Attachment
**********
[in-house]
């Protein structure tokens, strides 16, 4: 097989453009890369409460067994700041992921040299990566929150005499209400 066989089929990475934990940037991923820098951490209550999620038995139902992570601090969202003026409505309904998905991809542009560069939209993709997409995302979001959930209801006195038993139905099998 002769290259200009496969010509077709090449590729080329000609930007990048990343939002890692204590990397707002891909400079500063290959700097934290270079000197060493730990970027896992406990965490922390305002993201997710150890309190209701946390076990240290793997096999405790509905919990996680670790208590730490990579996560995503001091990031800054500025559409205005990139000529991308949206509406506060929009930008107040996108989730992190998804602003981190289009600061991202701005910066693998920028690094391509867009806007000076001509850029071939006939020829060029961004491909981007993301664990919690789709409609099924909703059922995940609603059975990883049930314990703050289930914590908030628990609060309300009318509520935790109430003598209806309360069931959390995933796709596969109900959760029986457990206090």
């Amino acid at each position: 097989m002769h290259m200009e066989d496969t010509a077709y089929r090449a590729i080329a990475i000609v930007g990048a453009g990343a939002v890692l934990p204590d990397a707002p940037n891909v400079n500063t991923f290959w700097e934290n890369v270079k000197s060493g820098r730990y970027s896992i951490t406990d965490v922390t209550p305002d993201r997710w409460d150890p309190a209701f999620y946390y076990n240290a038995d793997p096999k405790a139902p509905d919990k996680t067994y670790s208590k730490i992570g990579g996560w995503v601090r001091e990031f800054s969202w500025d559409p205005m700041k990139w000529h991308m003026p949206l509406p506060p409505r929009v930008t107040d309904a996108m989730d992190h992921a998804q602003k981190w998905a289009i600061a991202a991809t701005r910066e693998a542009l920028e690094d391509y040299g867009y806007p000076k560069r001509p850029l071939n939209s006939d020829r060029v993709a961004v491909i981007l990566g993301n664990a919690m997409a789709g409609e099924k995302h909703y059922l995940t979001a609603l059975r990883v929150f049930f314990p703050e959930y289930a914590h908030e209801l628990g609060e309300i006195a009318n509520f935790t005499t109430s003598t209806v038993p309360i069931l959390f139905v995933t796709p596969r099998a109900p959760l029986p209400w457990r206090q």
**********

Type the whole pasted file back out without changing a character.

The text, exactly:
[in-house]
């Protein structure tokens, strides 16, 4: 097989453009890369409460067994700041992921040299990566929150005499209400 066989089929990475934990940037991923820098951490209550999620038995139902992570601090969202003026409505309904998905991809542009560069939209993709997409995302979001959930209801006195038993139905099998 002769290259200009496969010509077709090449590729080329000609930007990048990343939002890692204590990397707002891909400079500063290959700097934290270079000197060493730990970027896992406990965490922390305002993201997710150890309190209701946390076990240290793997096999405790509905919990996680670790208590730490990579996560995503001091990031800054500025559409205005990139000529991308949206509406506060929009930008107040996108989730992190998804602003981190289009600061991202701005910066693998920028690094391509867009806007000076001509850029071939006939020829060029961004491909981007993301664990919690789709409609099924909703059922995940609603059975990883049930314990703050289930914590908030628990609060309300009318509520935790109430003598209806309360069931959390995933796709596969109900959760029986457990206090």
């Amino acid at each position: 097989m002769h290259m200009e066989d496969t010509a077709y089929r090449a590729i080329a990475i000609v930007g990048a453009g990343a939002v890692l934990p204590d990397a707002p940037n891909v400079n500063t991923f290959w700097e934290n890369v270079k000197s060493g820098r730990y970027s896992i951490t406990d965490v922390t209550p305002d993201r997710w409460d150890p309190a209701f999620y946390y076990n240290a038995d793997p096999k405790a139902p509905d919990k996680t067994y670790s208590k730490i992570g990579g996560w995503v601090r001091e990031f800054s969202w500025d559409p205005m700041k990139w000529h991308m003026p949206l509406p506060p409505r929009v930008t107040d309904a996108m989730d992190h992921a998804q602003k981190w998905a289009i600061a991202a991809t701005r910066e693998a542009l920028e690094d391509y040299g867009y806007p000076k560069r001509p850029l071939n939209s006939d020829r060029v993709a961004v491909i981007l990566g993301n664990a919690m997409a789709g409609e099924k995302h909703y059922l995940t979001a609603l059975r990883v929150f049930f314990p703050e959930y289930a914590h908030e209801l628990g609060e309300i006195a009318n509520f935790t005499t109430s003598t209806v038993p309360i069931l959390f139905v995933t796709p596969r099998a109900p959760l029986p209400w457990r206090q």